A few weeks ago, I was driving along the northern tier of Ohio when that blasted engine light started blinking. When my van shook as I brought it to a stop, I knew it wasn’t a false alarm. I ended up pulling into a gas station outside of Sandusky, Ohio, and called AAA to arrange a tow.
Alan, the gruff and grizzled tow truck man, arrived nearly an hour later. As we pleasantly chatted during our ride to the nearest Honda dealer, it suddenly occurred to me that I might feel differently about this situation if I were a different person. Even though Alan turned out to be very kind, if I were a woman, a person of color, or a man with stereotypically “gay” mannerisms, I realized that I might not feel so comfortable—so sure that I was safe and would be treated fairly—being alone with a broken-down car in semi-rural Ohio.
This is, I think, a tiny example of what is commonly called “privilege.” I have never had to experience the world the way a woman or a person of color does, nor will I ever be able to do so. Therefore, I should take seriously the claims these others make about their experiences of our society—especially claims about hardships I will never be able fully to understand.
Is Privilege Real, or Just a PC Invention?
I suppose it’s not a coincidence that I noticed a minor instance of privilege in my life at this moment when talking about privilege—and policing discourse using privilege—is de rigeur. Whether it’s street harassment of women, the public display of the Confederate battle flag, or the onward march of the LGBT movement, “privilege” is on everyone’s lips. The tone with which we speak of privilege, though, ranges from mocking to exasperation to reverence.
The mocking tone mostly comes from conservatives who see “privilege” as a politically correct progressive invention. Conservatives see the concept being deployed in ways that always seem to militate in favor of progressive political preferences, and so we reject it outright.
But it doesn’t take much reflection or observation to realize that “privilege” describes a real phenomenon. In fact, I’d go far enough along with the privilege-whisperers to agree that the ability to go through life without noticing privilege is an instance of privilege. Taken narrowly, the idea that we cannot fully understand the life experiences of others, especially others with radically different backgrounds, is obviously correct. Taken more broadly, the idea that some groups are, on average, objectively disadvantaged in our society, whether due to historical oppression, enduring prejudice, or cultural marginalization, cannot simply be waved away—least of all by conservatives, who believe we are all embedded in a tapestry of traditions that inform our personal and communal identities.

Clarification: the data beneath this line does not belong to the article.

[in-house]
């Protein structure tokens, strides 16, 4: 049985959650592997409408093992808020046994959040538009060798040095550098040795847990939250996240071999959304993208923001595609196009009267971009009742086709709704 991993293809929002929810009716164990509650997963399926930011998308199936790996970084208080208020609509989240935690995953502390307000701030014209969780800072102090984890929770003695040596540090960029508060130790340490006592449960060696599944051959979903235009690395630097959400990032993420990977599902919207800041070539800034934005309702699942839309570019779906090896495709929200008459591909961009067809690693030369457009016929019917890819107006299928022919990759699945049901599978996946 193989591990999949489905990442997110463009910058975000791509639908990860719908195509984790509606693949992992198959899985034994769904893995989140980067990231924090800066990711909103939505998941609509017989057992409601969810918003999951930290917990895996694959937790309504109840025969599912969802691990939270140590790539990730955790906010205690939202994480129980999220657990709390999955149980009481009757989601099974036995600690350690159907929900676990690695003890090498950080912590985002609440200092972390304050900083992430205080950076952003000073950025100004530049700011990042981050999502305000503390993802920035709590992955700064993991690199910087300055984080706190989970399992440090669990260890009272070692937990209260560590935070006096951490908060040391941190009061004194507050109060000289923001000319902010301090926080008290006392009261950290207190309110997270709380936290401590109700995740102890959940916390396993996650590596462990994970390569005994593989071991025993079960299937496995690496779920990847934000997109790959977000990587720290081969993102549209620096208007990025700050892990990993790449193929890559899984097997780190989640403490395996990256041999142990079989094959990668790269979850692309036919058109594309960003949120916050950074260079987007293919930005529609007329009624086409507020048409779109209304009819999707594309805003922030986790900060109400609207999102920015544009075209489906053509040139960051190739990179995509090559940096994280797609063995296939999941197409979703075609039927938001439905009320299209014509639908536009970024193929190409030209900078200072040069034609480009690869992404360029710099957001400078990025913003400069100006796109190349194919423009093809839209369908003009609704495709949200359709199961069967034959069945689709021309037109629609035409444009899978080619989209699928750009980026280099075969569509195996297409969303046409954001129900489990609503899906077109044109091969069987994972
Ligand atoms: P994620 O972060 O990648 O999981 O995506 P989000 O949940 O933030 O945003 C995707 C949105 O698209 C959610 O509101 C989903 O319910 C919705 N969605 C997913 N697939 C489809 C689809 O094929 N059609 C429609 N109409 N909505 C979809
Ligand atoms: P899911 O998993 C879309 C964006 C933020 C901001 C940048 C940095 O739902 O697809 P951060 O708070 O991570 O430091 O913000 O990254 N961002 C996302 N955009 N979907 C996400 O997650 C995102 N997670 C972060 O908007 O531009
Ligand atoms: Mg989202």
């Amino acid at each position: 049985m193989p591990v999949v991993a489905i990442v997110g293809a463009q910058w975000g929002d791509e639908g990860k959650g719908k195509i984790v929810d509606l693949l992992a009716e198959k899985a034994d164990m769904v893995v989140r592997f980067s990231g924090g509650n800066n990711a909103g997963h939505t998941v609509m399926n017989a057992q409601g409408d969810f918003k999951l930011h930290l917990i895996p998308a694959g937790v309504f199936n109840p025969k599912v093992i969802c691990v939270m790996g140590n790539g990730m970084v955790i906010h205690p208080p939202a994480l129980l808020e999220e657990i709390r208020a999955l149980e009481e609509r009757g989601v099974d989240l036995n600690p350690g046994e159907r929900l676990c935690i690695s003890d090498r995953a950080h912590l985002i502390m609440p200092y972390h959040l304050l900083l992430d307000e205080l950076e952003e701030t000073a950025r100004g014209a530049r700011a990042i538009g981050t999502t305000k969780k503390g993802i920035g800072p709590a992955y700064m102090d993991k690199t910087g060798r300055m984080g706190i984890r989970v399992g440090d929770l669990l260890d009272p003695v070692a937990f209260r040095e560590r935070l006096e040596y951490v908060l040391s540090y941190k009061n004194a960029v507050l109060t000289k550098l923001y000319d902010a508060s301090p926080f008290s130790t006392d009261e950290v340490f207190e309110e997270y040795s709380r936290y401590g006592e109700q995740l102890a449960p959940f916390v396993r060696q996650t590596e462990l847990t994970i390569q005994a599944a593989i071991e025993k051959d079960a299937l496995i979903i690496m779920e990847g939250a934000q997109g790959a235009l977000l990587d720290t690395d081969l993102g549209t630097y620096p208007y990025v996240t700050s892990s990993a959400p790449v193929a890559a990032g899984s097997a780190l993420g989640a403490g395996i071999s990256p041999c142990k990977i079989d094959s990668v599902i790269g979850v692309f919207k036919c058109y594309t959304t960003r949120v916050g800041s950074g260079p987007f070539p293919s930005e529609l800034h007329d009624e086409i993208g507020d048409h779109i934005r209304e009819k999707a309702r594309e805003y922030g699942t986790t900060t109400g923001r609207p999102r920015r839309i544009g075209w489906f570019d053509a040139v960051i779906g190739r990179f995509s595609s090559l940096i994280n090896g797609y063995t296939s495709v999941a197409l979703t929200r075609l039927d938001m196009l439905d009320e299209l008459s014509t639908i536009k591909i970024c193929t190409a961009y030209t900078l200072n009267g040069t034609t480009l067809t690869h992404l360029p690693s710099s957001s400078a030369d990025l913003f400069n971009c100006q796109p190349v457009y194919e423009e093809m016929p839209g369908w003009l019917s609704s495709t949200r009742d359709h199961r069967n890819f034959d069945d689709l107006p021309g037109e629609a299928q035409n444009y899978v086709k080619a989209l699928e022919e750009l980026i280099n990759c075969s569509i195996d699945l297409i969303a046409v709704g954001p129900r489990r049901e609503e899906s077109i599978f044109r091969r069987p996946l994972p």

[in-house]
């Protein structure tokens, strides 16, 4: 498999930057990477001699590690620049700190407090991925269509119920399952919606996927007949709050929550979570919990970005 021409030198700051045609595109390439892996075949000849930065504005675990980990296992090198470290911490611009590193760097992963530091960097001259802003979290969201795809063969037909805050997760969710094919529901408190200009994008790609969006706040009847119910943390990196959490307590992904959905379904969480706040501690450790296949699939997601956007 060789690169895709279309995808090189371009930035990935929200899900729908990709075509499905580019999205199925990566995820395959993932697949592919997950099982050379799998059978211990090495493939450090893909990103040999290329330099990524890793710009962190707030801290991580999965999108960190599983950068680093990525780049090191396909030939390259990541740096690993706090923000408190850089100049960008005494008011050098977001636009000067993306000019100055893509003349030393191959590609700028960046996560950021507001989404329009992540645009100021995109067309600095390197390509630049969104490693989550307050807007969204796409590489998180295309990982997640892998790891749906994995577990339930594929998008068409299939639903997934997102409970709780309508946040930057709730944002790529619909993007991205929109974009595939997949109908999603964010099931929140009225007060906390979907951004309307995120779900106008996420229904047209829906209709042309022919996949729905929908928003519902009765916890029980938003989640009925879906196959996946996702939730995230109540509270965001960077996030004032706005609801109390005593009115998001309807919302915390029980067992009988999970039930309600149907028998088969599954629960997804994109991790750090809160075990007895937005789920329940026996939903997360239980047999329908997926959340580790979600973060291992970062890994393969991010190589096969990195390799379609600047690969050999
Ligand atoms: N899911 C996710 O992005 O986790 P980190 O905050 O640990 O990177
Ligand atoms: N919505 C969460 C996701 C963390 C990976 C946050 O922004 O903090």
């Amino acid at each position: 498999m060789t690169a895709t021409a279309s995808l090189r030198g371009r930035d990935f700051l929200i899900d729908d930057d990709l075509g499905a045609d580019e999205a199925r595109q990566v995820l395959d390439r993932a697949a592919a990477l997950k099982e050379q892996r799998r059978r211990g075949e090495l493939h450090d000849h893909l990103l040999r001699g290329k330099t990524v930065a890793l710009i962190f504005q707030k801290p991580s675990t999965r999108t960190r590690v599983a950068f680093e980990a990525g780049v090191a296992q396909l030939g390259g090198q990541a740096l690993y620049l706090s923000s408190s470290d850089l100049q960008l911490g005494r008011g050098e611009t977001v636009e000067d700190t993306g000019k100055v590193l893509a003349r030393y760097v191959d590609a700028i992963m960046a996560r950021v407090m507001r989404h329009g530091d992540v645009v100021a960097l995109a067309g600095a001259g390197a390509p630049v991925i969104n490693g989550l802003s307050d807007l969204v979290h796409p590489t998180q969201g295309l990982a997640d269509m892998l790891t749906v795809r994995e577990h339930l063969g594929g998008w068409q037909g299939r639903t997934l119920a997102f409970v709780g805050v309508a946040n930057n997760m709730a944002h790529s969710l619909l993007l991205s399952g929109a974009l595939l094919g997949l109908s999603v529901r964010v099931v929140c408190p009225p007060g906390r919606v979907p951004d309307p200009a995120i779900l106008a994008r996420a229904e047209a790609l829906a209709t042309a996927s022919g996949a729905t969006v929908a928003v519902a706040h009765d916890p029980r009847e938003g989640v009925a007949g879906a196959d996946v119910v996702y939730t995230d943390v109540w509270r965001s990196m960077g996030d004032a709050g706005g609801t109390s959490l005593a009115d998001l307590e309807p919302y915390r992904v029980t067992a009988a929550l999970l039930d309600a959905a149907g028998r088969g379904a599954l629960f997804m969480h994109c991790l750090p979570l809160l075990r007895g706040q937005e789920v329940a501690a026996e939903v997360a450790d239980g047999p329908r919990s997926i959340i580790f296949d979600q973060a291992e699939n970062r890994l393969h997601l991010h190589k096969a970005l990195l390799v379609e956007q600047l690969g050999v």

What does it mean, though, to say that privilege is real? It means that we should take seriously the claims of others about their experiences—especially those experiences we find most difficult to comprehend. This is respect. And it means that we need to discern how to address those experiences in our personal interactions and in our politics. This is justice. To ignore those experiences is, on the other hand, to indulge a competing conservative identity politics.
Properly considering privilege, or “checking” one’s privilege, however, does not neatly solve political questions, as progressives like to imagine. When the concept shifts from description of our social condition to prescription of norms of discourse, it becomes yet another attempt to hijack politics with a false neutrality.
In the wake of the Obergefell ruling, a friend took to social media to praise the decision, but also to urge same-sex marriage supporters to respect their opponents’ good will and reasonableness. He was promptly savaged from his left flank. Most notable was the admonition that his ability to see both sides of the marriage question was a manifestation of his privilege as a heterosexual cis-male, and thus must be relinquished (“checked”) out of deference for the truly unprivileged: LGBT folks whose lives will be changed by Obergefell. The fact of privilege means that only unprivileged opinions count on matters of importance to them.